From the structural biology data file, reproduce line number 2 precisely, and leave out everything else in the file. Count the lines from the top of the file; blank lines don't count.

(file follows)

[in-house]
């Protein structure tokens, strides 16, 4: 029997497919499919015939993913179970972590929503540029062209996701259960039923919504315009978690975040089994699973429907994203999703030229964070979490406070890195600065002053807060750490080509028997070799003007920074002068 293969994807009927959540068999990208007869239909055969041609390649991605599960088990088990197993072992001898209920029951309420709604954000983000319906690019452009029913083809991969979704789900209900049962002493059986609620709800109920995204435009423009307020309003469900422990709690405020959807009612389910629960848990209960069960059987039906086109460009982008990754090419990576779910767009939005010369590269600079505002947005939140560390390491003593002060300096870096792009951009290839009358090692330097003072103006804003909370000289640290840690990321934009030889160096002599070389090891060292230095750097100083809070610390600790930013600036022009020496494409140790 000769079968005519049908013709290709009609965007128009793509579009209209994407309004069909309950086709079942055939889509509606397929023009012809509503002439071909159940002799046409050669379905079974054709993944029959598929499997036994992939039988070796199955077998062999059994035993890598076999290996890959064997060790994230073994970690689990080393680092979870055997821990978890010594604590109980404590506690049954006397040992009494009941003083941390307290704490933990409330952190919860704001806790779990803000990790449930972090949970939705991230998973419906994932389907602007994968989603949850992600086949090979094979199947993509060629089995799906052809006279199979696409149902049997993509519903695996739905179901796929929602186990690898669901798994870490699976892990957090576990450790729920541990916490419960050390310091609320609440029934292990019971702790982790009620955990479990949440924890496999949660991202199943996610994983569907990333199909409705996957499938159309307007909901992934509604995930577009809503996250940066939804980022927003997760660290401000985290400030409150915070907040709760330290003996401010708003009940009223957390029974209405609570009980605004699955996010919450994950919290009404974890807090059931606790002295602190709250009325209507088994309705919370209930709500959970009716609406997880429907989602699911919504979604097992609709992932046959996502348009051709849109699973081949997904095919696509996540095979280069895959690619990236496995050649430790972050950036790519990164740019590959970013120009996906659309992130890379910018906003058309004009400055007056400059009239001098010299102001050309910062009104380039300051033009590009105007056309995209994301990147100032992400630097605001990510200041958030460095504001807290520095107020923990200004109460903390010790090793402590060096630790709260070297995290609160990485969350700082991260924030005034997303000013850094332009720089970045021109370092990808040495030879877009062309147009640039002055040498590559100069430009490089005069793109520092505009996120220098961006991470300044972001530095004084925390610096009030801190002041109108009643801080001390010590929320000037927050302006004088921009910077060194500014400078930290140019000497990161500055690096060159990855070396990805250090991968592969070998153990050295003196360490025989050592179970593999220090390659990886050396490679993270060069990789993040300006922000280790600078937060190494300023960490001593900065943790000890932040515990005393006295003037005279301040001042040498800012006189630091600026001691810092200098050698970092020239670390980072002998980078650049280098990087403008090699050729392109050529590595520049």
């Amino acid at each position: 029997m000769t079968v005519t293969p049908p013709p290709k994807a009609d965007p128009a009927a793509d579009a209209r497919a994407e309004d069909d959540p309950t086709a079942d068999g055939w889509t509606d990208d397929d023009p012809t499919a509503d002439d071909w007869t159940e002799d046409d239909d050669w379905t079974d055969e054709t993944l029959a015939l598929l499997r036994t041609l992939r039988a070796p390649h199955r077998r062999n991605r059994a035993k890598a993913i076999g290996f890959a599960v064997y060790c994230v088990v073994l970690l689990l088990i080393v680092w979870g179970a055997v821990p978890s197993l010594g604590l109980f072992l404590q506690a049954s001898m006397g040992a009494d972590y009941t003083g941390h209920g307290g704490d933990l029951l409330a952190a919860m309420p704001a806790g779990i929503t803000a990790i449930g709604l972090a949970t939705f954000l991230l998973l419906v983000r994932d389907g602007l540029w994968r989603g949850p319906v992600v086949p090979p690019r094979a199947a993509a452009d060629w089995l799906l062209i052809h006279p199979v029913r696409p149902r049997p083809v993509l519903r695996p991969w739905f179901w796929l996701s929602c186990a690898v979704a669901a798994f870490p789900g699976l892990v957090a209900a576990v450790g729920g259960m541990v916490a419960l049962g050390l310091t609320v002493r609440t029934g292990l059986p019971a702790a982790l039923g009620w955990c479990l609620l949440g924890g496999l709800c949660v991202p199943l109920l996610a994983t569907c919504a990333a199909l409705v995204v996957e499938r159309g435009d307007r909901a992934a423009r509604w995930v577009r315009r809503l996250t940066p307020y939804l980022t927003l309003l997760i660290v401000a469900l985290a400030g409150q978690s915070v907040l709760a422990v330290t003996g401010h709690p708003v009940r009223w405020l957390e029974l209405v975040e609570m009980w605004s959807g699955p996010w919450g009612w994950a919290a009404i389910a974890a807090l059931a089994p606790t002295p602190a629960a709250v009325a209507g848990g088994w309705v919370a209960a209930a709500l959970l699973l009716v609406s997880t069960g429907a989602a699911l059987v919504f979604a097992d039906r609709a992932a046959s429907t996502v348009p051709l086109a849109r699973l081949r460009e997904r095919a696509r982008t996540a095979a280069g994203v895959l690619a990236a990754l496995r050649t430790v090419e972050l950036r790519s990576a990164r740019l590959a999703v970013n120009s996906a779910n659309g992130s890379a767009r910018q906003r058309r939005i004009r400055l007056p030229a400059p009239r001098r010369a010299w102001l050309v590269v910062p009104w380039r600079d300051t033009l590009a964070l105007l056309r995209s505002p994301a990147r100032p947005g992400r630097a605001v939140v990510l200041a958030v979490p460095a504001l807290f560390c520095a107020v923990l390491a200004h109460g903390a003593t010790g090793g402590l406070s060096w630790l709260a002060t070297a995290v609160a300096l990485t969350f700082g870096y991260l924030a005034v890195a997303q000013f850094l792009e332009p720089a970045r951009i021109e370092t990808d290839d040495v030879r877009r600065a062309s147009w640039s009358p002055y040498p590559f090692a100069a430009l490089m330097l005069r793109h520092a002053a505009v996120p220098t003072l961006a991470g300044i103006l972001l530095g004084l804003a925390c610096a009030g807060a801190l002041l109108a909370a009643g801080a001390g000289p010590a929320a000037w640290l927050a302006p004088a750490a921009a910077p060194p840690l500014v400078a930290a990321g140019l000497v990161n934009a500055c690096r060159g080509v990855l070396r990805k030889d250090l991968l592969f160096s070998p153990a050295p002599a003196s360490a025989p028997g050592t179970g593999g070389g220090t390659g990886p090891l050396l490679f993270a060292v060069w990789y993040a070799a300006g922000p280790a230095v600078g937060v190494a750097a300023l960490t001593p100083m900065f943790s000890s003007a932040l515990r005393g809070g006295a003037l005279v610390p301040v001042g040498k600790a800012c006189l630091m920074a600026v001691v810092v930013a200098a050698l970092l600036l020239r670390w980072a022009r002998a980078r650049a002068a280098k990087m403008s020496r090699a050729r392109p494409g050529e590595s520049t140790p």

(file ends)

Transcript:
């Protein structure tokens, strides 16, 4: 029997497919499919015939993913179970972590929503540029062209996701259960039923919504315009978690975040089994699973429907994203999703030229964070979490406070890195600065002053807060750490080509028997070799003007920074002068 293969994807009927959540068999990208007869239909055969041609390649991605599960088990088990197993072992001898209920029951309420709604954000983000319906690019452009029913083809991969979704789900209900049962002493059986609620709800109920995204435009423009307020309003469900422990709690405020959807009612389910629960848990209960069960059987039906086109460009982008990754090419990576779910767009939005010369590269600079505002947005939140560390390491003593002060300096870096792009951009290839009358090692330097003072103006804003909370000289640290840690990321934009030889160096002599070389090891060292230095750097100083809070610390600790930013600036022009020496494409140790 000769079968005519049908013709290709009609965007128009793509579009209209994407309004069909309950086709079942055939889509509606397929023009012809509503002439071909159940002799046409050669379905079974054709993944029959598929499997036994992939039988070796199955077998062999059994035993890598076999290996890959064997060790994230073994970690689990080393680092979870055997821990978890010594604590109980404590506690049954006397040992009494009941003083941390307290704490933990409330952190919860704001806790779990803000990790449930972090949970939705991230998973419906994932389907602007994968989603949850992600086949090979094979199947993509060629089995799906052809006279199979696409149902049997993509519903695996739905179901796929929602186990690898669901798994870490699976892990957090576990450790729920541990916490419960050390310091609320609440029934292990019971702790982790009620955990479990949440924890496999949660991202199943996610994983569907990333199909409705996957499938159309307007909901992934509604995930577009809503996250940066939804980022927003997760660290401000985290400030409150915070907040709760330290003996401010708003009940009223957390029974209405609570009980605004699955996010919450994950919290009404974890807090059931606790002295602190709250009325209507088994309705919370209930709500959970009716609406997880429907989602699911919504979604097992609709992932046959996502348009051709849109699973081949997904095919696509996540095979280069895959690619990236496995050649430790972050950036790519990164740019590959970013120009996906659309992130890379910018906003058309004009400055007056400059009239001098010299102001050309910062009104380039300051033009590009105007056309995209994301990147100032992400630097605001990510200041958030460095504001807290520095107020923990200004109460903390010790090793402590060096630790709260070297995290609160990485969350700082991260924030005034997303000013850094332009720089970045021109370092990808040495030879877009062309147009640039002055040498590559100069430009490089005069793109520092505009996120220098961006991470300044972001530095004084925390610096009030801190002041109108009643801080001390010590929320000037927050302006004088921009910077060194500014400078930290140019000497990161500055690096060159990855070396990805250090991968592969070998153990050295003196360490025989050592179970593999220090390659990886050396490679993270060069990789993040300006922000280790600078937060190494300023960490001593900065943790000890932040515990005393006295003037005279301040001042040498800012006189630091600026001691810092200098050698970092020239670390980072002998980078650049280098990087403008090699050729392109050529590595520049």